Nga Tohu

In 1840 more than 500 chiefs signed the Treaty of Waitangi, New Zealand’s founding document. Ngā Tohu, when complete, will contain a biographical sketch of each signatory.


Signing

SignatureSheetSigned asProbable nameTribeHapūSigning Occasion
8Sheet 2 — The Manukau-Kāwhia SheetTe WaruKīngi Hōri Te WaruNgāti ManiapotoNgāti Te ApakuraKāwhia 25 May 1840

Kīngi Hōri Te Waru, also known as Haunui, signed the Manukau-Kāwhia sheet of the Treaty of Waitangi on 25 May 1840 at an unknown location near Kāwhia. He was a Ngāti Apakura rangatira (chief) from Rangiaowhia (sometimes spelled Rangiaohia), near Te Awamutu, and was mostly involved in agriculture.

Te Waru had travelled to Australia, where he decided to support the implementation of British law in Aotearoa (New Zealand). Te Waru and Hoani Pāpita Kahawai wrote to Queen Victoria to tell her about their progress in adopting Pākehā ways of working the land. They had bought a mill, carts, ploughs and horses, and sent a gift of flour as thanks for the queen’s goodness. In reply she sent them two framed pictures of the royal family. Te Waru hired a Pākehā named Carter to work the land with him. Carter paid for half of the equipment and kept half of the crops.

Hōri Te Waru and others from Rangiaowhia wrote to Governor George Grey when he was about to leave New Zealand in 1853. Te Waru wrote:

Our love for you is great because you have shown us much kindness. You have elevated us and provided teachers to instruct our children and implant good principles in their hearts. [1]

In 1854 missionary John Morgan wrote to government land agent Donald McLean to remind him of Te Waru’s wish to sell land at Waipā to pay for the building of a church at Rangiaowhia.

Te Waru became involved in the Kīngitanga (Māori King) movement. In July 1863, during the Waikato War, Te Waru (at this time well-known as ‘King George’) and his son Taati led an attack on a British military escort at Koheroa before withdrawing to Rangiriri. In November 1863 several hundred Kīngitanga fighters were taken prisoner at Rangiriri. They wrote to Wiremu Tāmihana Tarapīpīpī Te Waharoa, Te Waru and other Kīngitanga leaders in November, saying that 175 of them were being held at the Queen’s Redoubt (Pōkeno). They asked for Waikato to join them in peace; ‘Let the mana be given up to the Governor.’ [2]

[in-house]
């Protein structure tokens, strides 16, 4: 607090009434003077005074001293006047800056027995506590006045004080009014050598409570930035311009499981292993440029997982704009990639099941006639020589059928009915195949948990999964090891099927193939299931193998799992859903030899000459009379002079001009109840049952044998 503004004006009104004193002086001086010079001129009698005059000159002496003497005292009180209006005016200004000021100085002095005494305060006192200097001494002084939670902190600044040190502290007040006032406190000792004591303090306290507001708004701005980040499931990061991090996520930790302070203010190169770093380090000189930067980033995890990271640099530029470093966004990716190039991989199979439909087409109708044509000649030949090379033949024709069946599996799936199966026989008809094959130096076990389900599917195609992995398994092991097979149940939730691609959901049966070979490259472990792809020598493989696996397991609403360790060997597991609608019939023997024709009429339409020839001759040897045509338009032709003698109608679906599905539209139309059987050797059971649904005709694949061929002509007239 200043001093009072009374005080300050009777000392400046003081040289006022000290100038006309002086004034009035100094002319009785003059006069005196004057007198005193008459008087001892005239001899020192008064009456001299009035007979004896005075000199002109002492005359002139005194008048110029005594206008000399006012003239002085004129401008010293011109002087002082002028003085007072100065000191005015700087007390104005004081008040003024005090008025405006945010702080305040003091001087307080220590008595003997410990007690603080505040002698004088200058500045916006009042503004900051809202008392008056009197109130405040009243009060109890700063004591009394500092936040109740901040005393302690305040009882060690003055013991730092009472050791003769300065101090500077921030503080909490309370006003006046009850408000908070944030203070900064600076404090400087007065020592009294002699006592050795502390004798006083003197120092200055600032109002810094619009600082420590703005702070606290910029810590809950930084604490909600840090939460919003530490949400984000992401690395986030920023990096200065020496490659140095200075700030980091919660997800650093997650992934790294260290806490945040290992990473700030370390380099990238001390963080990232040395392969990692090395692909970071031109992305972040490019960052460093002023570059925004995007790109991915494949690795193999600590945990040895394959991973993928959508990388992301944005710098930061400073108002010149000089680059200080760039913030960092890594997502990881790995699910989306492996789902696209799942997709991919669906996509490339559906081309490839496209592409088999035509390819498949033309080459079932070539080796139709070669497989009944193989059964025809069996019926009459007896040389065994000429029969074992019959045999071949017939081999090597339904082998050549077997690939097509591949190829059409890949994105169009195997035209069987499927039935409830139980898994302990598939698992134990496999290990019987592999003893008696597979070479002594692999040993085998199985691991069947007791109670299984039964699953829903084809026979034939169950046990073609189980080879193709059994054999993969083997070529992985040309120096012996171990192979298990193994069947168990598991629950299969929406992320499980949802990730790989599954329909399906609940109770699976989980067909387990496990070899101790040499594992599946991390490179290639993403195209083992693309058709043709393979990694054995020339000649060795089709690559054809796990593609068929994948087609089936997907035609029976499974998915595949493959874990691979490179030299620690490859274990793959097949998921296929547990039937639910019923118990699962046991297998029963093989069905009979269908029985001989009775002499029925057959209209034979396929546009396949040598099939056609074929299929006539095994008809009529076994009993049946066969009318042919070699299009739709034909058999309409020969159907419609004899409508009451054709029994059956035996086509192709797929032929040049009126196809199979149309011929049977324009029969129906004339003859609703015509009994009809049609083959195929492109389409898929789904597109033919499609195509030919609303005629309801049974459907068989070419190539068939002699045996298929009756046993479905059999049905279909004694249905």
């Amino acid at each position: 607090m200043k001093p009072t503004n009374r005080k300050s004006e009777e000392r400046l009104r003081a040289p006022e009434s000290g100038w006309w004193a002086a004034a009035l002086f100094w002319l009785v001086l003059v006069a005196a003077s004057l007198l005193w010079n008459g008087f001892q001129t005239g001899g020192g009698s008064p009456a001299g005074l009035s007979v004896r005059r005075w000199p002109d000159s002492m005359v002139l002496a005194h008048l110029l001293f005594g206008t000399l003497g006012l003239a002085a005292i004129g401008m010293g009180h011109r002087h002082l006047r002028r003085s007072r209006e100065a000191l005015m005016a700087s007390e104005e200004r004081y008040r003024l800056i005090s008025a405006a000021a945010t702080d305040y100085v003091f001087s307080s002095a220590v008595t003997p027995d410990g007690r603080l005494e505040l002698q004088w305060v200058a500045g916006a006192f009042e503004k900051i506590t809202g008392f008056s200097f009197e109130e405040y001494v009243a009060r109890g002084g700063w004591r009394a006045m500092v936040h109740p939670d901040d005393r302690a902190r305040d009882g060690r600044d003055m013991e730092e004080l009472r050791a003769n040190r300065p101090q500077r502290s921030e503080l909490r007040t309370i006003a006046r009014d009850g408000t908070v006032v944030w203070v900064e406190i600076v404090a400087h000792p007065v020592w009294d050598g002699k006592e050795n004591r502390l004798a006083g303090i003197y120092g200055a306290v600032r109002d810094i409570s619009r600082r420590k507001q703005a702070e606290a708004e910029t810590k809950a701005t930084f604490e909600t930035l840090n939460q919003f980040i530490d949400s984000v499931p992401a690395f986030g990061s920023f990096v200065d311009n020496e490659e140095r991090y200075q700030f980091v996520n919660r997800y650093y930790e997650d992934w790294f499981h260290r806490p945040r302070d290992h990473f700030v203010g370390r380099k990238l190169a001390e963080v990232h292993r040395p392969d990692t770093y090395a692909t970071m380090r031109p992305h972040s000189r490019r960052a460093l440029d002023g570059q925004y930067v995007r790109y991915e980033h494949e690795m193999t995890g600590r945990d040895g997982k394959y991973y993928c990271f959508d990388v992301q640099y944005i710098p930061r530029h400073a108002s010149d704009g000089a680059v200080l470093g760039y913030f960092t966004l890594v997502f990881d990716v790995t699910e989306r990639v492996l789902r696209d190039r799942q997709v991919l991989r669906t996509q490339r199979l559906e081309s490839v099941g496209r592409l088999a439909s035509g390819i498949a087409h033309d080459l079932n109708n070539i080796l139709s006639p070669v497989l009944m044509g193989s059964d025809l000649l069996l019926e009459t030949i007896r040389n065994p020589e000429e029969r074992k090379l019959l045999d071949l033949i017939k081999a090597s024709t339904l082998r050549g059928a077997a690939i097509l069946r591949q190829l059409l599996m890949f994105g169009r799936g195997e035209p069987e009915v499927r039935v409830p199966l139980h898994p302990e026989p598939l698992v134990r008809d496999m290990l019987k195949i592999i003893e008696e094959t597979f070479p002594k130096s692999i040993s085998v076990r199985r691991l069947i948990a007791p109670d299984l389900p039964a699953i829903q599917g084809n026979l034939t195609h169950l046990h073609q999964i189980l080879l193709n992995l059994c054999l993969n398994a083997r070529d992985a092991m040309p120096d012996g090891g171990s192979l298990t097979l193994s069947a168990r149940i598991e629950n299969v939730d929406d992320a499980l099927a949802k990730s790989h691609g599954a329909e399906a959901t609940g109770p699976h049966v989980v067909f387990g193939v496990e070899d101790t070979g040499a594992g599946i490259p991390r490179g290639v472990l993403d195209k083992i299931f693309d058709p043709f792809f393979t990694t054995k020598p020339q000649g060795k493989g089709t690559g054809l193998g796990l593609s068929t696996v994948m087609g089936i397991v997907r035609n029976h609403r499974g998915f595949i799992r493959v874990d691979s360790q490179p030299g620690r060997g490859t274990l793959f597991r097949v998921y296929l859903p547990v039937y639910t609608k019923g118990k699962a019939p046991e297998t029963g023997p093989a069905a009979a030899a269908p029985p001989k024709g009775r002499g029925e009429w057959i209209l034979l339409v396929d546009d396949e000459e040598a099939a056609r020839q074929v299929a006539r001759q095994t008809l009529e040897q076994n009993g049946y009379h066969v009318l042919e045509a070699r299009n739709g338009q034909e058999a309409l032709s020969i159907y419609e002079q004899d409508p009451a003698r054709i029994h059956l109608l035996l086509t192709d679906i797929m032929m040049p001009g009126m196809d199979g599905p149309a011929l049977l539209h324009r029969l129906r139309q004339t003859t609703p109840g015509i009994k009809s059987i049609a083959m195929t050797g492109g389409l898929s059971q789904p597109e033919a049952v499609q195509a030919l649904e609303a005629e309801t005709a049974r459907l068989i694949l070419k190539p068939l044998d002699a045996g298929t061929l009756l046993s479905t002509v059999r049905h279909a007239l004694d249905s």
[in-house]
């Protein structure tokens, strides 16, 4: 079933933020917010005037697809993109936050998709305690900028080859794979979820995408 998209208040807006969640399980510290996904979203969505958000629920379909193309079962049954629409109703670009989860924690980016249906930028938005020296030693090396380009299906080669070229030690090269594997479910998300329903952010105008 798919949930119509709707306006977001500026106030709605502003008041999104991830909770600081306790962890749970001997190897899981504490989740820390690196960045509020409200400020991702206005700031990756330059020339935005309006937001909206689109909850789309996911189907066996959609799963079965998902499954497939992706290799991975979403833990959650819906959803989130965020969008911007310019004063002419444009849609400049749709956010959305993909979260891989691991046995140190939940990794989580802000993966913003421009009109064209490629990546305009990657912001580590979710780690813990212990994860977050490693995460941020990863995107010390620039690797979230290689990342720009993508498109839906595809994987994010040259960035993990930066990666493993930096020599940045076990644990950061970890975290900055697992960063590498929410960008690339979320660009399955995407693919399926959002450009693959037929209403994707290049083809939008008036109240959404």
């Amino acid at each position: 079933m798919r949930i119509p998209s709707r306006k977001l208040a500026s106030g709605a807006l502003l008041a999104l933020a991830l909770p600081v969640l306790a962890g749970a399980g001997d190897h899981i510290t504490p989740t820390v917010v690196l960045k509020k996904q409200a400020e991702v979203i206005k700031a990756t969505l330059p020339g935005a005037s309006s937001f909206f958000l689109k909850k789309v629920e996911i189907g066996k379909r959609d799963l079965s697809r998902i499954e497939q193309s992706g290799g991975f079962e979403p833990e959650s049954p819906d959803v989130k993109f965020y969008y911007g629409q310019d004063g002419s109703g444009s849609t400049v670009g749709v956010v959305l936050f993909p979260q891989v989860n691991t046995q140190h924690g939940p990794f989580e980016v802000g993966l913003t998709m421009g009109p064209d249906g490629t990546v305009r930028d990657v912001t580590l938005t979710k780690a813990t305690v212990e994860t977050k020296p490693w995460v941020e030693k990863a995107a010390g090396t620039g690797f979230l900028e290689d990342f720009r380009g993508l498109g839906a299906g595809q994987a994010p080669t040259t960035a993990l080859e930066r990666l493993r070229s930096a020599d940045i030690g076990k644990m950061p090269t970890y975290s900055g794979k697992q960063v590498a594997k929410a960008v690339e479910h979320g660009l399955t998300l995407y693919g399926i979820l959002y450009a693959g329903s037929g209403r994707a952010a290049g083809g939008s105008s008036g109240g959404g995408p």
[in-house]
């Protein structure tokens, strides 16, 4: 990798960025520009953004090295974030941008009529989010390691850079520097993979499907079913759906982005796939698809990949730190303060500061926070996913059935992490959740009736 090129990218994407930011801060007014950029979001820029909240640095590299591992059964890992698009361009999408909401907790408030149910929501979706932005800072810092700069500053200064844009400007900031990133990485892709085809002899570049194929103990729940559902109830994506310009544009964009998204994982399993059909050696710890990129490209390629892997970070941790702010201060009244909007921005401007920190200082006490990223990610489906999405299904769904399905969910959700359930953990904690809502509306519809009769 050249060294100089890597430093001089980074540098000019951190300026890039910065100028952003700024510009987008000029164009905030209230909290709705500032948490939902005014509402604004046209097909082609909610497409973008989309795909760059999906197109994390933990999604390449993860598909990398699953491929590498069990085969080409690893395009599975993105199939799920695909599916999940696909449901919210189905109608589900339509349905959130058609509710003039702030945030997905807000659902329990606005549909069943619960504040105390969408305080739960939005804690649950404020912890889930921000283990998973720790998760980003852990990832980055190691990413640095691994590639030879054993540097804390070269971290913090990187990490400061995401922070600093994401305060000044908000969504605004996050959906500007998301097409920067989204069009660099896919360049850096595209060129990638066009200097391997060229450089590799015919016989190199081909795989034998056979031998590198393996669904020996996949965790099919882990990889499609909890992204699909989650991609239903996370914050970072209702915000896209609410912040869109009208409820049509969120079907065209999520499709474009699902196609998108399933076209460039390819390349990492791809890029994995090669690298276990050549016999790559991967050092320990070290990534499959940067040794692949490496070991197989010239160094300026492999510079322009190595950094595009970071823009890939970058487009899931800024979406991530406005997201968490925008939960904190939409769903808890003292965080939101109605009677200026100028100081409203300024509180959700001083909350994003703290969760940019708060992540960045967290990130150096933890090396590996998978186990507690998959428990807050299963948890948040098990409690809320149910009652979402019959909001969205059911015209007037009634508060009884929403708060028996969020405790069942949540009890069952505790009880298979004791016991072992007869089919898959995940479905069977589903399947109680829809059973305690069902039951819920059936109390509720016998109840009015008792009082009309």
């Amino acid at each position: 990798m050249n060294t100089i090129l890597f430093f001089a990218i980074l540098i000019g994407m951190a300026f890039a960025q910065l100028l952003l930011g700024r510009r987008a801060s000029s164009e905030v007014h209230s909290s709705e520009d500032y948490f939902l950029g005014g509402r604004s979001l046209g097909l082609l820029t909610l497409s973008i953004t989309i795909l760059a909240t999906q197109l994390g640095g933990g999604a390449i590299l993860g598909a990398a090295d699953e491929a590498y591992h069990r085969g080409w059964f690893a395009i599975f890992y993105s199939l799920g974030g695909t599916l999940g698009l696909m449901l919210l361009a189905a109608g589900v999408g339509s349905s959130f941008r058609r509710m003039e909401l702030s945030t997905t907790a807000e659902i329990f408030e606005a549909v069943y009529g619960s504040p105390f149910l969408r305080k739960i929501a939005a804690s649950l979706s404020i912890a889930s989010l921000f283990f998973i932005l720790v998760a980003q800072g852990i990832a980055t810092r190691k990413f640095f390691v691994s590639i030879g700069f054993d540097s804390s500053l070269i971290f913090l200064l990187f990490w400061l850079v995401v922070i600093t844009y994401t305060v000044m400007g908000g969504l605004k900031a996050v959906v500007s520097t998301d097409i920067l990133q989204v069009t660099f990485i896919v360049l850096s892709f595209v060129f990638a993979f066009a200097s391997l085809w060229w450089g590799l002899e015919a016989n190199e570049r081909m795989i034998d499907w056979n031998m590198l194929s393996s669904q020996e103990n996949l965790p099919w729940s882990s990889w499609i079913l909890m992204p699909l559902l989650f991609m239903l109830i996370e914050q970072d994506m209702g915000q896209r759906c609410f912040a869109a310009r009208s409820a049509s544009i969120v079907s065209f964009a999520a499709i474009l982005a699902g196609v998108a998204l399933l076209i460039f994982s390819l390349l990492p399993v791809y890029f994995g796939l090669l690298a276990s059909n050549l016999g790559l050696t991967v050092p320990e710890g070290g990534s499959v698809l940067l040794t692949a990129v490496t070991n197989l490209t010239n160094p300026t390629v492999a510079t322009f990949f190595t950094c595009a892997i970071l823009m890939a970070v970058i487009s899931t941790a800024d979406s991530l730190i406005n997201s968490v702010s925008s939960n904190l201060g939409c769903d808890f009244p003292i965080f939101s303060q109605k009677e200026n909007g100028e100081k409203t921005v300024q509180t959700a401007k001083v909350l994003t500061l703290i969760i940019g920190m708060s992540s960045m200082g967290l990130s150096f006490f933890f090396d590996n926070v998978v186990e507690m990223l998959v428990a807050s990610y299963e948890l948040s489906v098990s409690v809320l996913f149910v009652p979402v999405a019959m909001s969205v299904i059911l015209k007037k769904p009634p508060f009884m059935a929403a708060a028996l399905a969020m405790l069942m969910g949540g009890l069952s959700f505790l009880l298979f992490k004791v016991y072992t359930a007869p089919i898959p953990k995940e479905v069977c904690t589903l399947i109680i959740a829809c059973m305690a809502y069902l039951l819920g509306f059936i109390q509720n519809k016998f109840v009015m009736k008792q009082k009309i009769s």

Te Waru lost his land as a result of siding with the ‘rebels’. At his tangi (funeral) at Kāwhia in 1871, the chief speaker, Tāpihana, was reported to have said ‘that there would be no peace, and that the killing of Europeans should not cease’. [3]


[1] Quoted in ‘“Aroha” for the governor.’ New Zealand Railways Magazine, vol. 8, no. 2, 1 June 1933, p. 19

[2] Taranaki Herald, 5 December 1863, p. 3

[3] Nelson Examiner and New Zealand Chronicle, 3 June 1871, p. 5


If you have more information about this treaty signatory please add a community contribution below or contact us at webqueries@mch.govt.nz.

How to cite this page

'Kīngi Hōri Te Waru', URL: https://nzhistory.govt.nz/politics/treaty/signatory/2-8, (Ministry for Culture and Heritage), updated 2-Nov-2017

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Rititia Royal

Posted: 14 May 2019

MY GGGF WAS ALSO KNOWN AS HORI TE WARU, HOWEVER NOT KINGI HORI TE WARU. HE DID SIGN TREATY OF WAITANGI HERE IN OTAKI. WE ARE NGATI RAUKAWA KI TE TONGA. I am 5th generation of Hori Te Waru living in Otaki.

Laurie Gill

Posted: 13 Dec 2017

Hori te wary ' George the 8th ' George king ' king George ' The race starter ' littrely Maori and pakiha ' this happend when MA married Hori ' And paki married Hanna ' this man was a genius well ahead of his time ' iv lots of info interested? Laurencegill2017@gmail.com

Hohepa Waru

Posted: 15 Jul 2016

Tena koe I've learnt recently that our last name was was Te Waru but the Te was dropped i'm curious to know if you have any knowledge of this which would be help for our whanau in the future. My linage is tracable as far as Nga Porou on the east coast in Uawa from my great great grandfather Paku Ataira Waru any light shed on this would be appreciated.